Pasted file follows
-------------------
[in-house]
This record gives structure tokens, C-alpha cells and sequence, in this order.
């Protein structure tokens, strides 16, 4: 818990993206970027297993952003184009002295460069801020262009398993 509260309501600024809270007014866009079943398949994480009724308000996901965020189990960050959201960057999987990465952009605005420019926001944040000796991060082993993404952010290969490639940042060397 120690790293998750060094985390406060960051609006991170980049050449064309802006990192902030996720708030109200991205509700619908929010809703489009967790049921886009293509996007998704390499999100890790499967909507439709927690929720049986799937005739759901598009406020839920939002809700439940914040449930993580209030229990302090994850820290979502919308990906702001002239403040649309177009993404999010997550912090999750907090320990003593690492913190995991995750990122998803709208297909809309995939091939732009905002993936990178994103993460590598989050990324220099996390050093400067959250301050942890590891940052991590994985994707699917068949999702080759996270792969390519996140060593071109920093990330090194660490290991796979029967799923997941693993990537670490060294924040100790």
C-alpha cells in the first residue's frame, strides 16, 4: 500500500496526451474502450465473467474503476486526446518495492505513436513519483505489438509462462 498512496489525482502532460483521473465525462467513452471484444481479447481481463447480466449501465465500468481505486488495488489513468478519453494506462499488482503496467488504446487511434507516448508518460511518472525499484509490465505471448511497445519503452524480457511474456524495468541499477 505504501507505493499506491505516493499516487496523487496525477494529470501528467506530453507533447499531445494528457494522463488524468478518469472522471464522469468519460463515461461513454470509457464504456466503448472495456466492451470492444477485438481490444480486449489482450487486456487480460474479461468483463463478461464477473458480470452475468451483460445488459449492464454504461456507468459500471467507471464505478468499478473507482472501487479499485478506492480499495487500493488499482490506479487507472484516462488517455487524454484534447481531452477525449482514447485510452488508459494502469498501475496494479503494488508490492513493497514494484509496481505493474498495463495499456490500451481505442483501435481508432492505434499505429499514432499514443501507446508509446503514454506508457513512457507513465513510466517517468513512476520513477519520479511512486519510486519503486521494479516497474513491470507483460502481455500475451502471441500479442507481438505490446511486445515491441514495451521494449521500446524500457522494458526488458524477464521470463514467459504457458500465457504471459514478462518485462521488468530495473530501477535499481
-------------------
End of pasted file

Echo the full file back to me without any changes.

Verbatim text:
[in-house]
This record gives structure tokens, C-alpha cells and sequence, in this order.
């Protein structure tokens, strides 16, 4: 818990993206970027297993952003184009002295460069801020262009398993 509260309501600024809270007014866009079943398949994480009724308000996901965020189990960050959201960057999987990465952009605005420019926001944040000796991060082993993404952010290969490639940042060397 120690790293998750060094985390406060960051609006991170980049050449064309802006990192902030996720708030109200991205509700619908929010809703489009967790049921886009293509996007998704390499999100890790499967909507439709927690929720049986799937005739759901598009406020839920939002809700439940914040449930993580209030229990302090994850820290979502919308990906702001002239403040649309177009993404999010997550912090999750907090320990003593690492913190995991995750990122998803709208297909809309995939091939732009905002993936990178994103993460590598989050990324220099996390050093400067959250301050942890590891940052991590994985994707699917068949999702080759996270792969390519996140060593071109920093990330090194660490290991796979029967799923997941693993990537670490060294924040100790």
C-alpha cells in the first residue's frame, strides 16, 4: 500500500496526451474502450465473467474503476486526446518495492505513436513519483505489438509462462 498512496489525482502532460483521473465525462467513452471484444481479447481481463447480466449501465465500468481505486488495488489513468478519453494506462499488482503496467488504446487511434507516448508518460511518472525499484509490465505471448511497445519503452524480457511474456524495468541499477 505504501507505493499506491505516493499516487496523487496525477494529470501528467506530453507533447499531445494528457494522463488524468478518469472522471464522469468519460463515461461513454470509457464504456466503448472495456466492451470492444477485438481490444480486449489482450487486456487480460474479461468483463463478461464477473458480470452475468451483460445488459449492464454504461456507468459500471467507471464505478468499478473507482472501487479499485478506492480499495487500493488499482490506479487507472484516462488517455487524454484534447481531452477525449482514447485510452488508459494502469498501475496494479503494488508490492513493497514494484509496481505493474498495463495499456490500451481505442483501435481508432492505434499505429499514432499514443501507446508509446503514454506508457513512457507513465513510466517517468513512476520513477519520479511512486519510486519503486521494479516497474513491470507483460502481455500475451502471441500479442507481438505490446511486445515491441514495451521494449521500446524500457522494458526488458524477464521470463514467459504457458500465457504471459514478462518485462521488468530495473530501477535499481